At nearly 1.80 metres tall, and slender, with long blonde hair, she spent two and a half years there working as a model. Hoping to advance her career in Hollywood, she moved back to California but she was bored by jobs as an extra. She became a precision driver — the more refined version of a stunt driver.
“No flips in burning cars,” she remarks. “It’s more about dynamic precision, and not running over the cameras or putting anyone in danger.” She takes the wheel for Hollywood stars who aren’t very good at parallel parking, are afraid of driving, or don’t have a driver’s licence. In her mid-20s she doubled for people like Julia Roberts, Jennifer Connelly and Mary Louise Parker, and more and more often, got her own mobile home on sets.
“I could change diapers at the wheel,” she says and laughs, “but don’t do that, of course. My kids are out of that age.” Lara’s daughter and son are now grown, and she continues to work in the modelling industry. As a fit model, her figure is a benchmark for patterns and designs of swimsuits, sweaters, pants and evening gowns.
She speeds up and we surf down the highway. “Wait till we hit the curve up there, it’ll take your breath away,” she shouts to the passenger seat above the competing noise of the engine and the wind. Indeed. Ochre-coloured cliffs reflect the sunlight. Silver-grey sage bushes and pink bougainvilleas blanket the slopes. Pelicans glide in formation above surfers waiting for the perfect wave. Lara, too, savours the anticipation — of the next bend in the road, every detail of which she knows. “You have to enjoy the moment, and make the most of your life!”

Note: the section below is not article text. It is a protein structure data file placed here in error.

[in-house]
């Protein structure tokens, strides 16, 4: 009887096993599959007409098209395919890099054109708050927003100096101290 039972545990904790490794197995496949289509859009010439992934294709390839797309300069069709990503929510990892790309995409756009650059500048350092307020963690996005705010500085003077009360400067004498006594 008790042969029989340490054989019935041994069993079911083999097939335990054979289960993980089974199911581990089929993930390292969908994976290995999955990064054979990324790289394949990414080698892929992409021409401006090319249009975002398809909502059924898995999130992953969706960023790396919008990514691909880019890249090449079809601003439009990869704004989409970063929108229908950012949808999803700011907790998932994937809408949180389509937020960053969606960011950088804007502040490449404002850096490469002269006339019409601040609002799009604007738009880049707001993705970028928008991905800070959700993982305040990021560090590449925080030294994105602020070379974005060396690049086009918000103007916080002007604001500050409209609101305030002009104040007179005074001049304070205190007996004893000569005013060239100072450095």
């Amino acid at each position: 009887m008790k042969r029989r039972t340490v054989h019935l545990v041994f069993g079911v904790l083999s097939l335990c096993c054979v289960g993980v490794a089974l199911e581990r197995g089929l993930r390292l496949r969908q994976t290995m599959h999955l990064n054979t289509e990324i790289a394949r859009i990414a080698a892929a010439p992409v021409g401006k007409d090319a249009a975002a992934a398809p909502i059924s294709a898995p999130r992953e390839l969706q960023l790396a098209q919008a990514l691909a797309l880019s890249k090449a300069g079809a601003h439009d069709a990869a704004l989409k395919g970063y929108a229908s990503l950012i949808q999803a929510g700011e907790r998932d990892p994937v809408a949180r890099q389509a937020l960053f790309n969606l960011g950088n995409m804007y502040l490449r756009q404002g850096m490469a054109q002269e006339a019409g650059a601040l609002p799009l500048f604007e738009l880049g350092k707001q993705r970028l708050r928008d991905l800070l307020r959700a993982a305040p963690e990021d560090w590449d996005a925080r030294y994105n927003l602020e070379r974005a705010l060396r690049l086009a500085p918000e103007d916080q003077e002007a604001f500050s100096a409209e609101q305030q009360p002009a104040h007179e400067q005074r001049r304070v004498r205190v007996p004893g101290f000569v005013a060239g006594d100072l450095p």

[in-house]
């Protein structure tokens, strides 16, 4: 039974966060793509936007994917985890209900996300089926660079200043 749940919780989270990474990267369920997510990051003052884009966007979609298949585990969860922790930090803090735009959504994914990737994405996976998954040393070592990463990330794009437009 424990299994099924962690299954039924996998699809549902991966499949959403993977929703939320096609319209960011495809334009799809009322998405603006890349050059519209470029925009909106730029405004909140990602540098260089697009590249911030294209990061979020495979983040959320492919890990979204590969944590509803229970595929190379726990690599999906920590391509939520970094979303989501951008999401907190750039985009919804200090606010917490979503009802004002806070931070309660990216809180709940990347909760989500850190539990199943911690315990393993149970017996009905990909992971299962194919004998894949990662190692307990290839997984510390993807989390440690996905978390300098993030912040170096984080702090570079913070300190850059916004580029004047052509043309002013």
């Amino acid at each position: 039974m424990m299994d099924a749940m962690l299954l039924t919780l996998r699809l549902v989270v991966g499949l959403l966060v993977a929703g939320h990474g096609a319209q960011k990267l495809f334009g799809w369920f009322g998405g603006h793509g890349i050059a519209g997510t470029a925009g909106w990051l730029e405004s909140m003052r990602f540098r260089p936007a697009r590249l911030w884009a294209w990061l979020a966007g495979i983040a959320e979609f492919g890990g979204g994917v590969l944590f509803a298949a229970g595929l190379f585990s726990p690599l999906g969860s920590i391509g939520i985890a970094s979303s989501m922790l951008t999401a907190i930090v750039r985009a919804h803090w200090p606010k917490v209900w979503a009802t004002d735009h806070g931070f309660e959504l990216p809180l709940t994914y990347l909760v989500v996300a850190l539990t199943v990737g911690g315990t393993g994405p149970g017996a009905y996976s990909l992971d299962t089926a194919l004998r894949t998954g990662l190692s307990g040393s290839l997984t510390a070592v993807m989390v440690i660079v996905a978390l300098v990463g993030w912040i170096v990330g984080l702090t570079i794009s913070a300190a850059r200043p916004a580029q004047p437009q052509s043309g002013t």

She doesn’t reveal any personal information in public, not even her last name. Shortly after launching her @thatporschegirl Instagram site, there were some unpleasant experiences with bothersome fans so she scrubbed all the particulars from the web. But she does recount one story from ten years ago. When her boyfriend at the time left her, she decided to console herself with a more reliable companion: a silver 911 cabriolet.
The used-car dealer greeted her with the question, “Hey, are you going to go on my wall?” Lara was a little nonplussed and asked him what he meant by that. “You know, my collection of people who look but don’t buy.” What was he thinking? At the next dealership she spotted her consolation, a three-year-old 911 in black. “We have to wash it first,” said another less-than-inspired car salesman. “Well then,” Lara responded, “just bring the car around dirty.” After the test-drive, Lara offered a lower price — and brought her first Porsche home. The two were together for seven years. She can laugh about the experience today, but is still irritated when men don’t take her automotive expertise seriously.
You could call her a lobbyist for female sports-car drivers. She and other women seek out Cars and Coffee events — an institution for fans of classic and other automobiles and a clearinghouse for hard-to-find replacement parts.
@thatporschegirl is now on the radar of authors, podcast hosts, and event organisers. Lara wants to launch her own talk show for sports-car enthusiasts. At the latest California Festival of Speed — held online this time — she faced the cameras as a host.
Let’s see what the future will bring. “I’m taking things easy and am going with the flow to my next surprise,” she says. Maybe not right at the moment though: a sharp bend inland demands a firm hand on the wheel. Lara takes the curve with pleasure. Downshift to third gear, second gear, racing line, back on the throttle. With absolute precision.